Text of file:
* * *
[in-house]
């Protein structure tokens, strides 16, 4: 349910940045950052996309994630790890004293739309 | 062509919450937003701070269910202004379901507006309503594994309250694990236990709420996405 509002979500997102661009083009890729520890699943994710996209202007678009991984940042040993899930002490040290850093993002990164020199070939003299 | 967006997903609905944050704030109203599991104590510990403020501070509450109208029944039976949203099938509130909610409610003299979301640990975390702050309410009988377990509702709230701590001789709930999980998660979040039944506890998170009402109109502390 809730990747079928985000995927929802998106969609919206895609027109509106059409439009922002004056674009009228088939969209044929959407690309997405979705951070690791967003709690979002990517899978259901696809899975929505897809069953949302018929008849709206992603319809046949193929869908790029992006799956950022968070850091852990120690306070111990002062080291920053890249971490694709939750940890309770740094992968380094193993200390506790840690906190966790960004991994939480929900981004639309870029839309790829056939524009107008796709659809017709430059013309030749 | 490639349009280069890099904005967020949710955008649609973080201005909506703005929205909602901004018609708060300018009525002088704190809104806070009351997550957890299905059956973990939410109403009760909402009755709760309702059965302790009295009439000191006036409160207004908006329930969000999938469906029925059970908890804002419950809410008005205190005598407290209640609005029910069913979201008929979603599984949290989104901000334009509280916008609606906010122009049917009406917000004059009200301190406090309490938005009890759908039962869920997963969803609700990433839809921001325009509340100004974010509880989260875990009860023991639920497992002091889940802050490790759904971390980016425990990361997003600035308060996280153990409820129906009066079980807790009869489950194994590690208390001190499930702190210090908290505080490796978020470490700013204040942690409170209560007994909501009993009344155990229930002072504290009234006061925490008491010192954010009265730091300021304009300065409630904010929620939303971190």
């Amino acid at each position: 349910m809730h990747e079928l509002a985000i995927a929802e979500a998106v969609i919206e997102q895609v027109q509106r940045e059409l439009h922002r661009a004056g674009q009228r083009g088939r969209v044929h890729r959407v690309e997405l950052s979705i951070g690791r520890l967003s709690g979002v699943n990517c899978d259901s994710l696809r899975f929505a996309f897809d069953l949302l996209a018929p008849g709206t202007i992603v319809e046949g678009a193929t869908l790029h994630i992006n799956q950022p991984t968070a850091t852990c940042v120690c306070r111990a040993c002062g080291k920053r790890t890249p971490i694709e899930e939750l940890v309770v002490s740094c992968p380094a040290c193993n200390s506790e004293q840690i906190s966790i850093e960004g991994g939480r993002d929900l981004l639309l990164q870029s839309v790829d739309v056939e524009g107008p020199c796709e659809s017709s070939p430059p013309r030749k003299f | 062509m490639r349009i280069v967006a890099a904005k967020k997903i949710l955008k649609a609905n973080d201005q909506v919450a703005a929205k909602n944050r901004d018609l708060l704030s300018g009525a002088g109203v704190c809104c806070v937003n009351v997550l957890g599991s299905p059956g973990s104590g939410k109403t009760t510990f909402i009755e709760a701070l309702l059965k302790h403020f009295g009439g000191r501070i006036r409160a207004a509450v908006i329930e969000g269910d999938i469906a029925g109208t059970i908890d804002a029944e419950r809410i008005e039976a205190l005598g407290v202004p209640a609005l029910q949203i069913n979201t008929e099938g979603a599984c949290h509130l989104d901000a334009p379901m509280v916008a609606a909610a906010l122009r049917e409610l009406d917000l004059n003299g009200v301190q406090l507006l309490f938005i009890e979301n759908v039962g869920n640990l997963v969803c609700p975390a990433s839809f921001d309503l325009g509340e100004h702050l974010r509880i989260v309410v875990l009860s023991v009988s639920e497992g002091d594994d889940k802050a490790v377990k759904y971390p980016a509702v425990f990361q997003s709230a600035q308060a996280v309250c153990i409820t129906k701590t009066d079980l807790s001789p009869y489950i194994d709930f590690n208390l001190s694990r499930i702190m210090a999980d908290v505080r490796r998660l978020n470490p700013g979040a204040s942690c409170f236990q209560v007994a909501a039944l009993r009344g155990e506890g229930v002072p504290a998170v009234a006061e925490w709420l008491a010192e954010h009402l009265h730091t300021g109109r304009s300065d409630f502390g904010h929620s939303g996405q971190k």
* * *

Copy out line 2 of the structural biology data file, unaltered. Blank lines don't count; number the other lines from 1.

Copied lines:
């Protein structure tokens, strides 16, 4: 349910940045950052996309994630790890004293739309 | 062509919450937003701070269910202004379901507006309503594994309250694990236990709420996405 509002979500997102661009083009890729520890699943994710996209202007678009991984940042040993899930002490040290850093993002990164020199070939003299 | 967006997903609905944050704030109203599991104590510990403020501070509450109208029944039976949203099938509130909610409610003299979301640990975390702050309410009988377990509702709230701590001789709930999980998660979040039944506890998170009402109109502390 809730990747079928985000995927929802998106969609919206895609027109509106059409439009922002004056674009009228088939969209044929959407690309997405979705951070690791967003709690979002990517899978259901696809899975929505897809069953949302018929008849709206992603319809046949193929869908790029992006799956950022968070850091852990120690306070111990002062080291920053890249971490694709939750940890309770740094992968380094193993200390506790840690906190966790960004991994939480929900981004639309870029839309790829056939524009107008796709659809017709430059013309030749 | 490639349009280069890099904005967020949710955008649609973080201005909506703005929205909602901004018609708060300018009525002088704190809104806070009351997550957890299905059956973990939410109403009760909402009755709760309702059965302790009295009439000191006036409160207004908006329930969000999938469906029925059970908890804002419950809410008005205190005598407290209640609005029910069913979201008929979603599984949290989104901000334009509280916008609606906010122009049917009406917000004059009200301190406090309490938005009890759908039962869920997963969803609700990433839809921001325009509340100004974010509880989260875990009860023991639920497992002091889940802050490790759904971390980016425990990361997003600035308060996280153990409820129906009066079980807790009869489950194994590690208390001190499930702190210090908290505080490796978020470490700013204040942690409170209560007994909501009993009344155990229930002072504290009234006061925490008491010192954010009265730091300021304009300065409630904010929620939303971190």